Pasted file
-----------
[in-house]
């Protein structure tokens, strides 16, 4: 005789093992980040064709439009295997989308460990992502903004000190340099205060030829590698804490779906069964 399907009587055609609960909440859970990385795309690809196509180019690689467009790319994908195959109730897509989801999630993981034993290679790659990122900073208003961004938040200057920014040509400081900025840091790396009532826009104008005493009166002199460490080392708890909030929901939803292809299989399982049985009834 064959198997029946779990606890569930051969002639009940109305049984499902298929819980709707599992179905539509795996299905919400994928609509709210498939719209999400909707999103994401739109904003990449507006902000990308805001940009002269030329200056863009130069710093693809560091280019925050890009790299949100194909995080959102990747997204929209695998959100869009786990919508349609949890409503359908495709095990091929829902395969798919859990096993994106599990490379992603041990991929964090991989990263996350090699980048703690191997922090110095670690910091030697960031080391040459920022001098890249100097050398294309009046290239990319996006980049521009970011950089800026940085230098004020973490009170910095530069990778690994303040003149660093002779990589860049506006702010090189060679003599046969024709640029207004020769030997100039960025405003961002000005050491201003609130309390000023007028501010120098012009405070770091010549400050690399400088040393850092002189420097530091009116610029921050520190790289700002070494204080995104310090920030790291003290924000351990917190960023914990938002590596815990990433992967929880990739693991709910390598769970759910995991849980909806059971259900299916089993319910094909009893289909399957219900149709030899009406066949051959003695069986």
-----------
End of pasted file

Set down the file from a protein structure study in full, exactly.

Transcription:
[in-house]
């Protein structure tokens, strides 16, 4: 005789093992980040064709439009295997989308460990992502903004000190340099205060030829590698804490779906069964 399907009587055609609960909440859970990385795309690809196509180019690689467009790319994908195959109730897509989801999630993981034993290679790659990122900073208003961004938040200057920014040509400081900025840091790396009532826009104008005493009166002199460490080392708890909030929901939803292809299989399982049985009834 064959198997029946779990606890569930051969002639009940109305049984499902298929819980709707599992179905539509795996299905919400994928609509709210498939719209999400909707999103994401739109904003990449507006902000990308805001940009002269030329200056863009130069710093693809560091280019925050890009790299949100194909995080959102990747997204929209695998959100869009786990919508349609949890409503359908495709095990091929829902395969798919859990096993994106599990490379992603041990991929964090991989990263996350090699980048703690191997922090110095670690910091030697960031080391040459920022001098890249100097050398294309009046290239990319996006980049521009970011950089800026940085230098004020973490009170910095530069990778690994303040003149660093002779990589860049506006702010090189060679003599046969024709640029207004020769030997100039960025405003961002000005050491201003609130309390000023007028501010120098012009405070770091010549400050690399400088040393850092002189420097530091009116610029921050520190790289700002070494204080995104310090920030790291003290924000351990917190960023914990938002590596815990990433992967929880990739693991709910390598769970759910995991849980909806059971259900299916089993319910094909009893289909399957219900149709030899009406066949051959003695069986």